Because of the possibility of collecting from an additional defendant, and one with seemingly "deep pockets," plaintiffs and their attorneys have taken aim at trade associations when filing products liability lawsuits. The level of success on these claims has often depended on the level of duty or involvement the trade association had with regard to the public and to its own industry. When creating a trade association or developing a new business strategy within an existing association, directors would be well-served to consider the potential products liability pitfalls that could loom on the horizon. While there is no "bullet-proof vest" to protect a trade association from all products liability lawsuits, knowing the bases and elements of these claims can provide a solid foundation for successfully avoiding or defending these types of lawsuits.
This article is not intended to provide legal advice or opinion and should not be relied on as such. Legal advice can only be provided in response to specific fact situations.
1 This article is not intended to be an exhaustive review of the existing case law involving products liability cases against trade association defendants. Instead, it is intended to provide a general overview of the current state of the law in this area.
2 Allgood v. R.J. Reynolds Tobacco Co., 80 F.3d 168 (5th Cir. 1996).
3 New York v. Lead Indus. Ass'n, 190 A.D.2d 173 (N.Y. App. Div 1993); Meyers v. Donnatacci, 531 A.2d 298 (N.J. Super. Ct. Law Div. 1987).
4 For example, in Lead Indus. Ass'n, a lead-based products association was accused of several acts of deception centered around the safety of the association's products. The court refused to dismiss a claim for fraud, noting that "[m]isrepresentations of safety to the public at large, for the purpose of influencing the marketing of a product known to be defective, gives rise to a separate cause of action for fraud." 190 A.D.2d at 177.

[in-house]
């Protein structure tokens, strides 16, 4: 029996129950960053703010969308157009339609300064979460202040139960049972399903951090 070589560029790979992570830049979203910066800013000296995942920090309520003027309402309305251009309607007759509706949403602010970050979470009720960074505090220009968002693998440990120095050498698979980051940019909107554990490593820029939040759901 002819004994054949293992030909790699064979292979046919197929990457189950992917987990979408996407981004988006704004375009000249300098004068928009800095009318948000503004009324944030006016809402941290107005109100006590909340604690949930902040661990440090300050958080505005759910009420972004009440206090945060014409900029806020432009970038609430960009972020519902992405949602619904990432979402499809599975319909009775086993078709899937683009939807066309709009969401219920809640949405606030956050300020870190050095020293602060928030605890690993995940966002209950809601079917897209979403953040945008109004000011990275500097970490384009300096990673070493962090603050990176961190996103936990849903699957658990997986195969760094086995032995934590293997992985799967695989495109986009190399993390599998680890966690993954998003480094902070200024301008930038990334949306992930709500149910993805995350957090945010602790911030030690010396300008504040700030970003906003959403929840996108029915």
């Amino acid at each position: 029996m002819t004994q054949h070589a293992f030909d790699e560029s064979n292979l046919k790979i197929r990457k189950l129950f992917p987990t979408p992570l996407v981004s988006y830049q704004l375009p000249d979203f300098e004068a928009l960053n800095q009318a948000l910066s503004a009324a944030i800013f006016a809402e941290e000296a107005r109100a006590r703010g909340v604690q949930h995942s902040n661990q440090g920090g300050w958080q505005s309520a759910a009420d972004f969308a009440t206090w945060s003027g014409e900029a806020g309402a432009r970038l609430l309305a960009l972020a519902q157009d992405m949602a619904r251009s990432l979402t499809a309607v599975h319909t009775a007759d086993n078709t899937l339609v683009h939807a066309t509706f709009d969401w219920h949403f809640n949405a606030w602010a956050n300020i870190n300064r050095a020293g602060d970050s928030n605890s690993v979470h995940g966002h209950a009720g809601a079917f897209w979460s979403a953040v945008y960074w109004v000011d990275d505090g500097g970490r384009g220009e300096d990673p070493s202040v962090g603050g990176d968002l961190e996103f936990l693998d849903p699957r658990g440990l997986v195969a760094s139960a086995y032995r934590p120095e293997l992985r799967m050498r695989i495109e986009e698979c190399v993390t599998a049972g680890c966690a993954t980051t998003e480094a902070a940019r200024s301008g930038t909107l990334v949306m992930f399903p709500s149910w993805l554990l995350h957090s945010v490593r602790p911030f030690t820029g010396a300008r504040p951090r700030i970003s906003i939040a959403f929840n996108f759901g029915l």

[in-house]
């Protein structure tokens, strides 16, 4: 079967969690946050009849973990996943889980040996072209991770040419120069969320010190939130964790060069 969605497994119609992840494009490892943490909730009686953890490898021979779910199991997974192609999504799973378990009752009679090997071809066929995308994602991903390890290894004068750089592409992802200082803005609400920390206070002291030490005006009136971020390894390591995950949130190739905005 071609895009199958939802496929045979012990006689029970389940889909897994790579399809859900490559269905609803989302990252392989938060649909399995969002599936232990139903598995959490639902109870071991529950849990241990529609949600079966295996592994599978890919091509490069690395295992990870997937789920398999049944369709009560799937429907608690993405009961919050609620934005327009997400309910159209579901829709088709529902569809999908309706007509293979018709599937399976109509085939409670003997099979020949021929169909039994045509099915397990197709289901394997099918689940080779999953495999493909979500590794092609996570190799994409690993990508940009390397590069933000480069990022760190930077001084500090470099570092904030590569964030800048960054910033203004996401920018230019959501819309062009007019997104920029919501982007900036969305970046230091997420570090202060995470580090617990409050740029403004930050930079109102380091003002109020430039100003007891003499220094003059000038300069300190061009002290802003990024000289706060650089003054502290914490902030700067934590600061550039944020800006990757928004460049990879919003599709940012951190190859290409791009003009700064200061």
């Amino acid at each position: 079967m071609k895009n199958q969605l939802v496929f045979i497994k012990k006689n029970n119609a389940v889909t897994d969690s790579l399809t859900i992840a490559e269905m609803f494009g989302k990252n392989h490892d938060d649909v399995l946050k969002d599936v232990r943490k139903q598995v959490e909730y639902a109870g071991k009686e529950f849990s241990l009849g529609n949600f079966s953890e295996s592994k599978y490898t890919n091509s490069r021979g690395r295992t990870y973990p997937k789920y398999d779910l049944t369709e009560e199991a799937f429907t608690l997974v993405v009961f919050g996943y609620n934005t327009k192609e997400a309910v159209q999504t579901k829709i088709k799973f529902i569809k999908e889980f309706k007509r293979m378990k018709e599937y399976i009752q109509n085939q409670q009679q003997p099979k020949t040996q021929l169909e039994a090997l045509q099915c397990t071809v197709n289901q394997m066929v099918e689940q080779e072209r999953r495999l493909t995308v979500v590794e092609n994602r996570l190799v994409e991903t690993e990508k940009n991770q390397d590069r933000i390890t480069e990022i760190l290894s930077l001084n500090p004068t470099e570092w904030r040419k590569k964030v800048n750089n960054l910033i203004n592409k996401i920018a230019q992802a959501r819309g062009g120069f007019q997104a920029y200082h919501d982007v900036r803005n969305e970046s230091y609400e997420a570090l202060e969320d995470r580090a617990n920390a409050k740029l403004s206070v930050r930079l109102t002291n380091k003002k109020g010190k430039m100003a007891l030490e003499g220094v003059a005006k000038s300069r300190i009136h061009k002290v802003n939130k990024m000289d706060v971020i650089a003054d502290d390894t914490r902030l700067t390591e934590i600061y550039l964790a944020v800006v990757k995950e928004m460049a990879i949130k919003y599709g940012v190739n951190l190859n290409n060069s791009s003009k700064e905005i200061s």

5 RESTATEMENT (SECOND) OF TORTS 2d § 876 (1965). As with many of the legal theories discussed here, the elements of civil conspiracy will vary from state to state, but often the differences are minimal and the threshold questions for these causes of action are similar.
6 RESTATEMENT (SECOND) OF TORTS 2d § 324A (1965).
7 See King v. Nat'l Spa and Pool Inst., Inc., 570 So. 2d 612 (Ala. 1990) (citing the Good Samaritan doctrine and holding that a trade association could be held negligent for promulgating inadequate safety standards for the construction of swimming pools).
8 See, e.g., Meyers, 531 A.2d at 404-05 (refusing to impose a duty on a trade association because "[i]t would amount to raising [the association] to the status of a rule-making body which the facts clearly show is unwarranted and legally unsupportable.")
9 King, 570 So. 2d at 615-16.
10 See, for example, Bailey v. Edward Hines Lumber Co., 719 N.E.2d 178 (Ill. App. Ct. 1999), where the court held that a trade association did not owe a duty of care to users who relied on recommendations released by the association to the industry.
11 Weigand v. Univ. Hosp. of New York Univ. Med. Ctr., 659 N.Y.S.2d 295 (N.Y. Sup. Ct. 1997); Snyder v. Am. Ass'n of Blood Banks, 676 A.2d 1036 (N.J. 1996).
12 Lead Indus. Ass'n, 190 A.D.2d at 177.
13 RESTATEMENT (SECOND) OF TORTS 2d § 311 (1965).